Bathroom cleanout adventure

Even though I’ve made several efforts to organize my bathroom – some of them rather recently – it turns out I hadn’t thoroughly gone through my medications and products in a long time. And by “a long time,” I mean nine years, apparently.

See, when I went off to college back in 2008 I took a small bin of beauty products and medicines with me, and I guess instead of going through them at the end of each year to weed out whatever was expired (or simply too old), I just kept adding to it and lugging it around with me, eventually just shoving the whole thing into the cabinet under my sink when I moved home two years ago and forgetting about it.

When I finally opened it up again the interior had acquired a strange witch-hazel-y smell from some long-forgotten beauty product which had permeated absolutely everything inside the bin, right down to the pills inside the bottles. This would’ve been enough excuse to throw almost everything away, but as I carefully went through I also discovered that not only were most of the medications expired, they had been expired for years – one as far back as 2009.

stupudding“Why on earth do you have meds from 2009?” – “Because I’ve lost control of my life.”

While there were a couple things I kept (which I may regret if they carry the smell into the now Clorox-wiped bin through their new sealed bags) I ended up dumping everything else. It was hard to ignore the internal “you’re wasting perfectly useful things” voice but frankly, if I haven’t used a tube of lotion in the past nine years, I’m never going to use it and there’s no way it’s still good anyway.

After that I gradually moved through everything else in the bathroom, trying to apply the same logic I had with the bin. The plastic drawers were easy, because I use their contents every day and thus keep better tabs on what’s in there. The wall cupboard, on the other hand, was a completely different story. Pretty much the newest products in there dated back to when I was in high school, and most of the medications had expired ten or more years ago.

It also, inexplicably, held a stash of mini shampoo, conditioner, and lotion bottles taken from hotels many years ago – you know, just in case I used up the other two-dozen-hotel-bottle stash that I’d been keeping in the bin. Honestly, you’d think I’d lived through the Great Depression or something.

Starting the final push

With those two areas done, I’m basically on the home stretch when it comes to my decluttering process. All I have to deal with now are a couple display shelves, the craft supplies, and the floor of my bedroom. And although the floor of my bedroom is still a nightmare, it’s a doable nightmare. It may be a large amount of stuff, but it’s a finite amount of stuff. I can do this.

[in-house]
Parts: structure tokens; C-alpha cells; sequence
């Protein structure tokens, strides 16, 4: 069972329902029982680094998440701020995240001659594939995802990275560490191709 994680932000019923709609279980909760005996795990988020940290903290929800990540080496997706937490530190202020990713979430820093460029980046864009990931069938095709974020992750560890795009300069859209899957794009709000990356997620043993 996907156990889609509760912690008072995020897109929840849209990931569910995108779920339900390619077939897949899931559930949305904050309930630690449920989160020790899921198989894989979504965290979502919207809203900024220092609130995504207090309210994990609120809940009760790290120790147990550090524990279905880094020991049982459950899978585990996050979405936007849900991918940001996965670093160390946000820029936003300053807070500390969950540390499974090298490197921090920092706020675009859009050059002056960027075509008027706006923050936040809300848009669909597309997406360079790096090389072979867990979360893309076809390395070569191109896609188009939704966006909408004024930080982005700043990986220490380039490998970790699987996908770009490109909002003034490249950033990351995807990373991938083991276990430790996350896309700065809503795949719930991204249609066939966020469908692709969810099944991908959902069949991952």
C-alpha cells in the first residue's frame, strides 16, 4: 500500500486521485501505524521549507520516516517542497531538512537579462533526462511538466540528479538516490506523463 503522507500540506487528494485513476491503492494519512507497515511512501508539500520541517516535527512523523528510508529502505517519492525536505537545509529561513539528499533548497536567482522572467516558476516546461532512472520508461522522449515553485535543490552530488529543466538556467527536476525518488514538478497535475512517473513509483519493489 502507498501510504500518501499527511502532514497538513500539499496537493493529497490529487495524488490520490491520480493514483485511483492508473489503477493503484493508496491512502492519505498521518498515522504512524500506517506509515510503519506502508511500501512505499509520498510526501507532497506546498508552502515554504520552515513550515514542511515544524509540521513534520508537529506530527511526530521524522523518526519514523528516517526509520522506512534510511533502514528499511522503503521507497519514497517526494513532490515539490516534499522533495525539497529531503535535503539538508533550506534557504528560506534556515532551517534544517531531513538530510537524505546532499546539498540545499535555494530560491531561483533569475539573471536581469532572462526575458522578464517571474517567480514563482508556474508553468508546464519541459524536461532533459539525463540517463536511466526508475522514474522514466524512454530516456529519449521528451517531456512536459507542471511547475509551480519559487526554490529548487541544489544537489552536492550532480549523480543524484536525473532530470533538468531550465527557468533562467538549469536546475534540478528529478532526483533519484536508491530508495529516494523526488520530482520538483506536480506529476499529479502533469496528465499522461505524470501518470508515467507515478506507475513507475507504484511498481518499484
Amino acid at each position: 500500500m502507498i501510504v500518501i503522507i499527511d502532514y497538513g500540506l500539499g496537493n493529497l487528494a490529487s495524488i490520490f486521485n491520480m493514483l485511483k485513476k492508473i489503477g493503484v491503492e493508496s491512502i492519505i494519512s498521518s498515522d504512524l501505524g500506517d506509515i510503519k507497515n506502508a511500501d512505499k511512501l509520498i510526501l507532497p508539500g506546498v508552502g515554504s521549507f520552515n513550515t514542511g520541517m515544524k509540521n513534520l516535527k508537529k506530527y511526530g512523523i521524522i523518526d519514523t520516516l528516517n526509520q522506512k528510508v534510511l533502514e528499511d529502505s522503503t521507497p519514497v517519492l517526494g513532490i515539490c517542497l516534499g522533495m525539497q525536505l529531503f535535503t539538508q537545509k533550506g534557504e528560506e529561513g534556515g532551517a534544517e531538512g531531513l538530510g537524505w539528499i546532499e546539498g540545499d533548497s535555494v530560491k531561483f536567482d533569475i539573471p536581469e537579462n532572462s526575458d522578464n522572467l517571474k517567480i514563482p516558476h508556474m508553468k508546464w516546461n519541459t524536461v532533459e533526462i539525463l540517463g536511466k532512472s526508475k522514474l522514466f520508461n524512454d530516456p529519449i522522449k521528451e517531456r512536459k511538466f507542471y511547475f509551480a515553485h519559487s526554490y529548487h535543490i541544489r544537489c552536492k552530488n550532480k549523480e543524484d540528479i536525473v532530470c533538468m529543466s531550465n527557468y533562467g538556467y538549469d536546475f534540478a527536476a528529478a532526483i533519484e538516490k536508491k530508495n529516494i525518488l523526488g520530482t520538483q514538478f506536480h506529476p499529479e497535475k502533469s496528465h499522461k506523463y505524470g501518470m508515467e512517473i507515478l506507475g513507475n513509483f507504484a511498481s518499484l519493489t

The only question is: can I get it done before the move?

Gender anxiety triptych

Gender anxiety triptych

I’ve been having a lot of gender-anxiety lately. You’d think that semi-openly identifying myself as genderfluid and getting a tattoo about it and all would quell this anxiety somewhat, but if anything it seems to have gotten worse. It feels like I constantly have to perform my identity and that if I don’t do it 100% correctly 100% of the time, then I’m a fraud.

The whole thing’s ridiculous, I know – as if I’m expecting the Nonbinary Police to kick down my door one day, revoke my genderfluid card, and officially declare me a “confused ciswoman” – but the anxiety’s still there. And recently, it surfaced in a completely unexpected setting: a queer-friendly comics expo.

The cupcake dress

Queerness and nonbinary-ness were just about everywhere I looked at the expo – from the amazing indie comics for sale (and their authors) to a panel I attended devoted entirely to the exploration of genderfluidity in a sci-fi context. But in spite of the great variety of gender expression I saw in people’s appearance, I started to feel very self-conscious about my own.

That day I wore my pink cupcake dress. By “pink cupcake dress” I mean a sweet, floofy, borderline-lolita dress complete with a petticoat. I look goddamn adorable in that dress. And let’s face it: adorable is the only kind of look I can pull off. I got a lot of compliments on my appearance that day by all kinds of people at the expo, including one of the genderfluidity-in-sci-fi panelists.

But still I worried about what those same folks would think of how I dressed if they knew I identified as genderfluid. In spite of the “fluid” part, a lot of people seem to equate genderfluidity with perfectly-balanced, effortless androgyny – not with doing what makes you feel comfortable, including changing things up and playing with the extremes of gender norms.

675px-Pink_gothlolitaExtreme pink femininity, as imagined in lolita fashion

I like playing with extremes. I mentioned lolita fashion earlier, which is a style that has long fascinated me, and I think one of the things I love most about it is that it seems to take certain youthful feminine ideals to an extreme degree. It’s as if someone said “Oh, you want me to be cute, modest, and frilly? I’LL SHOW YOU CUTE, MODEST, AND FRILLY!” and created the most adorably excessive thing they could think of.

There’s nothing wrong with androgynous style, of course, and I try to rock it whenever I can. But style should be about self-expression. And since my gender is in constant flux, shouldn’t my style be a little bit in flux as well?